I cannot explain how, or why, this happened, but it did. So, whenever I read anecdotes about "recovered" autistic children -- even though I must often question the "how" and "why" portion of such accounts -- I believe them.
Posted by: Margaret Romao Toigo | August 19, 2007 at 12:25 PM
Take heart fellow travellers, the day is soon approaching when "common sense" will prevail.
"Spontaneous mutation" is not "scientific research". It is "sceintific reach" that defies "common sense".
Posted by: Bob Moffitt | August 17, 2007 at 05:04 PM
Another great effort JB
One comment for THEM:
Spontaneous recovery? How dare they make light of hard work by parents and miracles by their kids.
Over time more and more kids recovering and more and more families with before and after details that it will be hard to sluff it spontaneous.
I just hope it is sooner than later...
Posted by: Lisa A Jeffs mom | August 16, 2007 at 08:03 PM
Aren't the "recovered children" the ones with "residual state" autism? The idea that kids who had autism diagnoses could reach a state where they no longer qualify for the diagnosis is not new. The DSM-III had a "residual state" category while the DSM-IV does not, but apparently the concept of residual state autism does live on, at least at the California Department of Developmental Services.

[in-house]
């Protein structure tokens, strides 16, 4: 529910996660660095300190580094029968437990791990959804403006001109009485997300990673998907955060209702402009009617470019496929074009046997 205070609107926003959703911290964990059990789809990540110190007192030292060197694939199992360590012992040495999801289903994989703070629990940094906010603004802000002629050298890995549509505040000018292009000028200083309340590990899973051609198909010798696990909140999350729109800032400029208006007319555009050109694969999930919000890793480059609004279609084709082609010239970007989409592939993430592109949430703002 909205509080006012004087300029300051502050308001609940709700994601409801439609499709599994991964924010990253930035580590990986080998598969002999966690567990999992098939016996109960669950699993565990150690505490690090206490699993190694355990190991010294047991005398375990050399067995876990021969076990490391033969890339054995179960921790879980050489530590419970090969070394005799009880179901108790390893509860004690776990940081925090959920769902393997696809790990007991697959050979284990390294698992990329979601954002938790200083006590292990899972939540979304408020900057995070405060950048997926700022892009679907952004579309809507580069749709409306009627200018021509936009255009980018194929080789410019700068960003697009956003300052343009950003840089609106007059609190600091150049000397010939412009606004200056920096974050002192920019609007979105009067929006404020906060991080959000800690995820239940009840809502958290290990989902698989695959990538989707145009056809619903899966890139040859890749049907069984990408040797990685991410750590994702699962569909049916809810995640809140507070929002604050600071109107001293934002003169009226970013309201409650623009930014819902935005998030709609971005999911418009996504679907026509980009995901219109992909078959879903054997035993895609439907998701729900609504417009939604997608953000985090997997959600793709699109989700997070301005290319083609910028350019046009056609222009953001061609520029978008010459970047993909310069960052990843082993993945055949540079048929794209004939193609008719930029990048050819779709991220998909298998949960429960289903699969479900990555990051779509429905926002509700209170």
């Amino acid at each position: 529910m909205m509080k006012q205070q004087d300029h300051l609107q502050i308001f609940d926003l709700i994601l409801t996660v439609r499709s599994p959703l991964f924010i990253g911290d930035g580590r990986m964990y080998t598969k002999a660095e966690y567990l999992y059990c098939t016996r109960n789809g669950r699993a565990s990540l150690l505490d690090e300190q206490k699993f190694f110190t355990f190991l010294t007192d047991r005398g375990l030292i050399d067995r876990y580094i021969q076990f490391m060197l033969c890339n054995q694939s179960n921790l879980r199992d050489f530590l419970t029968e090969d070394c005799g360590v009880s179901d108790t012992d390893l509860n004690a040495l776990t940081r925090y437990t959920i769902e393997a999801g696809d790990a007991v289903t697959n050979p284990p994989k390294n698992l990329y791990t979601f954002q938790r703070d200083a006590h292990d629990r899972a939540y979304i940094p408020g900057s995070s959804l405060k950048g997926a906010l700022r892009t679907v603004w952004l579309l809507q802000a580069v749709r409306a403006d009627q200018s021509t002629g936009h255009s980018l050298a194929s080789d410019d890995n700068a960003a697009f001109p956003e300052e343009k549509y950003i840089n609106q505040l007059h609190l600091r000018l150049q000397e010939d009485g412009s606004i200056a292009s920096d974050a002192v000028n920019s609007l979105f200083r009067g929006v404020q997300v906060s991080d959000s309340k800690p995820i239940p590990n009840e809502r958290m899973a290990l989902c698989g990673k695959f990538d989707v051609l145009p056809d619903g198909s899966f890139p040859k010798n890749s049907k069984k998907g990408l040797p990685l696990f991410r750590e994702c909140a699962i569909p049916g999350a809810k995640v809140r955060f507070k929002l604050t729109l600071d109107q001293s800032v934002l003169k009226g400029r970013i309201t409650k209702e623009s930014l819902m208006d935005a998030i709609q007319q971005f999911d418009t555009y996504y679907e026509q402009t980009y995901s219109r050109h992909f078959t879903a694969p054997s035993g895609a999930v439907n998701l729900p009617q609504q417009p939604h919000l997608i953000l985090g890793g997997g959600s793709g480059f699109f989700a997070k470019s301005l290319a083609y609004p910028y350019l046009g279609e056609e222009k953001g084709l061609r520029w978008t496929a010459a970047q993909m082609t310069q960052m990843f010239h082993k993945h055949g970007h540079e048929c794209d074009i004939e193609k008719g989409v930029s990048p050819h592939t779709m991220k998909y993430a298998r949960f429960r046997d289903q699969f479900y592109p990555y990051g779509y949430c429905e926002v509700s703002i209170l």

Posted by: Anne | August 16, 2007 at 07:39 PM
Trish, I'm sorry you lost your family member. Thanks for posting a comment. Kim Stagliano, RP Editor
Posted by: Editor | August 16, 2007 at 07:07 PM
This is OT, but I have a nephew who recently passed away from cancerous tumors. He had neurofibromatosis. He was born in 1971, and at birth, he was perfectly fine. Sometime in that first year, he was dx'd. No family member from either side has been known to have it. We were told that his was caused from a mutated gene, but if he were to have children, it would become hereditary. He did not have children and no other family member has given birth to a child with this disease. I am wondering now, if this mutated gene could have been set off by his shots???? What about other "syndromes"??? Hmmm....